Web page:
Equipped with handy blue bins to hold all their recyclables, Honolulu residents can know that instead of breaking down in a sea turtle’s digestive system, their water bottles are destined for a far-off factory.
There, the once-used plastic will presumably be transformed into something else that is useful to mankind.
But as the market value for plastic and other recyclables fluctuates, the cost to collect, sort and ship the discards off the island keeps rising. A recent city audit made it clear: the blue bin program is a financial burden.
In 2009 it cost the city $45 to process one ton of mixed recyclables, including paper, aluminum, plastic and glass though the curbside blue bin program. Last year it cost $142 per ton.
Ending the curbside program and instead incinerating recyclables at H-POWER, Honolulu’s waste-to-energy plant where trash is burned to produce electricity, would save the city millions of dollars, the audit said. Non-recyclable trash in grey bins already goes to H-POWER, and the electricity produced is sold to Hawaiian Electric.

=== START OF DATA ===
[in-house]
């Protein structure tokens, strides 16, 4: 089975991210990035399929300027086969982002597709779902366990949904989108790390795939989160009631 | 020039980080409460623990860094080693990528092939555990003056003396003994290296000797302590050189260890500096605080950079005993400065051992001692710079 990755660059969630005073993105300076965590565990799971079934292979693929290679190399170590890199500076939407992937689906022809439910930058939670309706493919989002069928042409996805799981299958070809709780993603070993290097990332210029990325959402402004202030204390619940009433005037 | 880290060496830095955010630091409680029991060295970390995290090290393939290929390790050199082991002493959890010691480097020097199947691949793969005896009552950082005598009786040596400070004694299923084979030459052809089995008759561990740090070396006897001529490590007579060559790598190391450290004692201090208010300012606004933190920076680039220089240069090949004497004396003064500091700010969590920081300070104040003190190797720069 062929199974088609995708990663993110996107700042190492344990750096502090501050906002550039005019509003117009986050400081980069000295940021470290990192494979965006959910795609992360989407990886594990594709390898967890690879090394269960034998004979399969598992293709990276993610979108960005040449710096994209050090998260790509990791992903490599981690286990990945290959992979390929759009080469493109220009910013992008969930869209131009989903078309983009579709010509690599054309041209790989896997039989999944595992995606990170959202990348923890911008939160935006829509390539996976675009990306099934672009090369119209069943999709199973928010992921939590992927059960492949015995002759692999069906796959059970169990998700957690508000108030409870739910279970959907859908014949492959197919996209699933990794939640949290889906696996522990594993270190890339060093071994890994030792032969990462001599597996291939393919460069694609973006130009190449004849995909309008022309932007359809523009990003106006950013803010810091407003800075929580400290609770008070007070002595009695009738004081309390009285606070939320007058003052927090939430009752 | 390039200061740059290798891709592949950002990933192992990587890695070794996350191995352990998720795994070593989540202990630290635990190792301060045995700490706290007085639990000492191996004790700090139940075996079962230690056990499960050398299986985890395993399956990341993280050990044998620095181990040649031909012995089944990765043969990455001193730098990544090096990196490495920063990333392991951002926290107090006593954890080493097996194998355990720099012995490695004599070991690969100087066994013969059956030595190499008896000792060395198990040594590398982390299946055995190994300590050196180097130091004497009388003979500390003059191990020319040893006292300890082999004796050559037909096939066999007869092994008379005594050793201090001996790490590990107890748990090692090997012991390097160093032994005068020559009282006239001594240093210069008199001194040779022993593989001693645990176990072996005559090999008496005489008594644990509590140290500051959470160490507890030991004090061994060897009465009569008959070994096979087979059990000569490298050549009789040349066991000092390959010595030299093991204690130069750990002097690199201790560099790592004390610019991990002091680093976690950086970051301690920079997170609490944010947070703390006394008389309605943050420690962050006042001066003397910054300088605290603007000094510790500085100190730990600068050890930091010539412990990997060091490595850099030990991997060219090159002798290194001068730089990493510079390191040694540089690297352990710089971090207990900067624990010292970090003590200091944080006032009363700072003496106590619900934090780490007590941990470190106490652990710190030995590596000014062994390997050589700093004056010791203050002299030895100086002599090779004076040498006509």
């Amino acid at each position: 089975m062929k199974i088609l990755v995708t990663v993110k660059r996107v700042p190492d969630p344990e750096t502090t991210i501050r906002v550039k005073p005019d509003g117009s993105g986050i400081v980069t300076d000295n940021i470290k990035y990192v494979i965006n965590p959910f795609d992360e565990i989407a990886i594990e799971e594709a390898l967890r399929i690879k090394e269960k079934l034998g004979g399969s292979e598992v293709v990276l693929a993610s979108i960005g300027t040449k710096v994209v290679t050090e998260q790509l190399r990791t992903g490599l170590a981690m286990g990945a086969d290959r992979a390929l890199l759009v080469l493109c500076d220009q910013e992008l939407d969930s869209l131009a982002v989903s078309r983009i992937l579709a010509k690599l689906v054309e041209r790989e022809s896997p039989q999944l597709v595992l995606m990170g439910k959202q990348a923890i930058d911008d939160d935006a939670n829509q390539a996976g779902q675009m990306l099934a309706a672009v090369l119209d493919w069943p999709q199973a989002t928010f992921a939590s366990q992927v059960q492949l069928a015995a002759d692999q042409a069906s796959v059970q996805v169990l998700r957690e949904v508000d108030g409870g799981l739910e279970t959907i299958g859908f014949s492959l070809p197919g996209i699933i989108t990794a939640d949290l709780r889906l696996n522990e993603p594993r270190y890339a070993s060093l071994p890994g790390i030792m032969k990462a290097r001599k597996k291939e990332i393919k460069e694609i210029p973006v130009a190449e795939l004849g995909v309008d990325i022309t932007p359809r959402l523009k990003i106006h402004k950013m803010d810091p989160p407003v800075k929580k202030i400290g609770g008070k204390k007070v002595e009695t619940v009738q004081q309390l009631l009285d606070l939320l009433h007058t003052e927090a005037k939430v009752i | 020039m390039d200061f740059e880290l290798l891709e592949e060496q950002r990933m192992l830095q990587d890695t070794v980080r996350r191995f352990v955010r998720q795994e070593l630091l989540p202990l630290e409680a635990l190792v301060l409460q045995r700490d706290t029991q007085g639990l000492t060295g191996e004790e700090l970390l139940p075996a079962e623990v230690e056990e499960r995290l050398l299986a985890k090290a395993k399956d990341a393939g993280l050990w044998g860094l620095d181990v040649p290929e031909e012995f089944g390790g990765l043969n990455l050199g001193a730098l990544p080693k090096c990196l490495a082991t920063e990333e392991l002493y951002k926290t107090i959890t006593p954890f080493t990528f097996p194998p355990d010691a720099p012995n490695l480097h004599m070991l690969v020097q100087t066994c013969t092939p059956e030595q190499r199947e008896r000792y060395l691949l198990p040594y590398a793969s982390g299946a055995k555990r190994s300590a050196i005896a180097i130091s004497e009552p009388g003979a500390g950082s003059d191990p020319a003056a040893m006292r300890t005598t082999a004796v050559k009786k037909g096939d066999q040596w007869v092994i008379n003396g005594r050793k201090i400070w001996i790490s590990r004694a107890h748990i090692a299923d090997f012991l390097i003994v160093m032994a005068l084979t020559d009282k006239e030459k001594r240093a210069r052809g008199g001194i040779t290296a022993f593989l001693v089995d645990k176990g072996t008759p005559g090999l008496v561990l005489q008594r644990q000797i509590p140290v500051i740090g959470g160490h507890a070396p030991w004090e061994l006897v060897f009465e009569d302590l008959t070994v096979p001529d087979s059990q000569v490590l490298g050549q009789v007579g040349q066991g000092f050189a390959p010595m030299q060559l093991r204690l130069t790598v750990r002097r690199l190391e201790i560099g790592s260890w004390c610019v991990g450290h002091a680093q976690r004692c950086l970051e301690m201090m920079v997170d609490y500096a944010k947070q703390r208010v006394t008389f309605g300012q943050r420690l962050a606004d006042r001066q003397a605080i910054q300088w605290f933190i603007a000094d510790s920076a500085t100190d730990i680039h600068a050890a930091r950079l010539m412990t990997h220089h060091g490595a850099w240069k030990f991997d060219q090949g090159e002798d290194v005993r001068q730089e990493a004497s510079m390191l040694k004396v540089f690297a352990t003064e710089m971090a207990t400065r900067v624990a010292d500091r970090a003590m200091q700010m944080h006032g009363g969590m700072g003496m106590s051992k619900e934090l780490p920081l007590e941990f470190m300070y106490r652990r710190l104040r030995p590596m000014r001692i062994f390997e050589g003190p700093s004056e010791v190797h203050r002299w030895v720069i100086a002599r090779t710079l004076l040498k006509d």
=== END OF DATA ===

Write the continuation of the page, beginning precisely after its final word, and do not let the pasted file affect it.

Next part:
Inspired by the audit, Councilwoman Kymberly Pine introduced a resolution calling on the city to reform its recycling program. The council’s sustainability committee will discuss the topic in December.
While the audit suggests the city incinerate all blue bin recyclables, glass and aluminum don’t burn well at H-POWER, according to Michael O’Keefe, the city’s assistant refuse chief. So most likely any change would involve only plastics and fiber products like cardboard, newspaper and other paper products.
The city only has control over material collected in the blue bins, provided to about 160,000 Oahu households.
In 2011, the latest year for which data was available, the blue bins captured less than 3 percent of Oahu’s recyclables. Private companies collect recyclables from residences and businesses that aren’t served by the blue bin program.
The city’s Department of Environmental Services isn’t looking to completely end its blue bin program, O’Keefe said. But as a response to the rising cost of recycling, it does want the flexibility to burn certain recyclables when their value decreases in the global market, he said.